May 12, 2011 – “Is there always this much Traffic?” Grammy nominated neo-soul musician Anthony David’s visit to Kenya came smack in the middle of the fuel crisis, and the trip from the JKIA to Sankara Hotel took longer than necessary.
Several hours later he sent the tweet: “Um… I love Kenya.” Who doesn’t? The fun-loving and warm attitudes of adoring fans and people who didn’t even know him, won him over in much less time than the traffic had aggravated him.
My first meeting with Anthony was interesting to say the least. The argument was, is neo-soul just for the lovers?
“No!” He said emphatically, “it’s about life; everything in life. Love is just a part of it.”
But the question worked its way in his mind for a few minutes and in between telling me about his admiration for Kenyan icon Wangari Maathai and how he has been reading up on Malaria, Anthony grilled me about different kinds of music and what I thought they represent. I didn’t win the argument, but at least he opened up to me a little.
“I’m a reader. I read on information because I like to question things. For instance, if to prevent malaria people decided to kill all the mosquitoes in the world, how would that affect the balance of nature.”
Apart from reading and singing, something else Anthony does really well is write.
“I write all the time. About anything and everything. I write and write and write. It’s not about releasing tension or discovery; it’s just something I do. I write,” says the artist, who has penned several numbers for India Arie as well.
We visited site after site, stopping at various media houses and sponsors’ offices but he never tired and took the chance to promote his latest album: ‘As Above, So Below’, unknowingly serenading the ladies in the process.
The next day – on a game drive through the Nairobi National Park, even the animals came out to see him. Ok, that’s a joke. But he did manage to see a group of lions lazing about under the sun, a huge crocodile basking not far away from some turtles, Zebra watching out for some carnivores across the hilly area, and rhinos grazing, among several other creatures of the wild.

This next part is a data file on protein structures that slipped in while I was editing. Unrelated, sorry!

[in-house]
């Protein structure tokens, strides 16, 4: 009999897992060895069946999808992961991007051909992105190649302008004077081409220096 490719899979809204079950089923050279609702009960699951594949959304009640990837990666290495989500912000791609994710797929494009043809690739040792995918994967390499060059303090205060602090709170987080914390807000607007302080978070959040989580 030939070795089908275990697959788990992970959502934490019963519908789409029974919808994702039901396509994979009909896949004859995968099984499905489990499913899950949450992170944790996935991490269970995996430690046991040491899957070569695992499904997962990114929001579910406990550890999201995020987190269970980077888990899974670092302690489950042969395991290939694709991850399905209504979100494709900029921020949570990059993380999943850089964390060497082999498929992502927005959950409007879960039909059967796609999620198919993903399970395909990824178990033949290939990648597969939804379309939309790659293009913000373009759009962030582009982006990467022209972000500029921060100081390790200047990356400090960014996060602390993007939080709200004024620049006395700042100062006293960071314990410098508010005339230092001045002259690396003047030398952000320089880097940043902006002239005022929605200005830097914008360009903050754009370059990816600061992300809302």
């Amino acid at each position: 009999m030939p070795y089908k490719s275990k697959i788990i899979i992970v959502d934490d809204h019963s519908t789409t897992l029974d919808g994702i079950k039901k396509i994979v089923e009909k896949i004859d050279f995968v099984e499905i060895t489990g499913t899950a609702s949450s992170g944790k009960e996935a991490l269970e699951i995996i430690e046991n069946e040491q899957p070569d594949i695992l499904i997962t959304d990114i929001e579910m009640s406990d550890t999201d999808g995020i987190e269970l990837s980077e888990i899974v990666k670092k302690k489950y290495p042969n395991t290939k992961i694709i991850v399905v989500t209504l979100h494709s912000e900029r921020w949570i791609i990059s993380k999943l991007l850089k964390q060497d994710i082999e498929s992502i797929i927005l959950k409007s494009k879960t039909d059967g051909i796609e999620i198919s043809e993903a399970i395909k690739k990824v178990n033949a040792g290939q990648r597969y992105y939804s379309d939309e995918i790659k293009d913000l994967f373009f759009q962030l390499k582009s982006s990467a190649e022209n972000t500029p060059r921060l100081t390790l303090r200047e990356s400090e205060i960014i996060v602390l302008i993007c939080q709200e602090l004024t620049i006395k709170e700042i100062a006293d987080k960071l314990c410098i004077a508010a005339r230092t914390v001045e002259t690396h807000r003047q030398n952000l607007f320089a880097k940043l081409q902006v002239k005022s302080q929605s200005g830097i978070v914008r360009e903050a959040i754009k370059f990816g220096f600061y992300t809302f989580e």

Travelling with his manager Tia, his lead guitarist Brandon Thomas (also lead for Angie Stone), and the keyboardist Chantal, Anthony didn’t kiss the ground but he was beaming after the game drive. He asked about Lionel Richie’s song as we drove out: “What does Jambo nipe centi moja mean?”
The same way he embraced the essence of life around him, he outdid himself during the main event under a swanky tent at the Ivory Site of the Nairobi National Park. More than 600 attended. Singing well known hits alongside his favourite tracks from his 4th and latest album, Anthony aka Karanja had the girls and some of the guys wrapped around his husky voice.
He spent his last night in Nairobi at Sohos. Fajitas, shisha, and champagne. “I like that song, what is that?” he asked, “I really like that.”
I answered: “Kigeugeu, by a Kenyan artist called Jaguar.”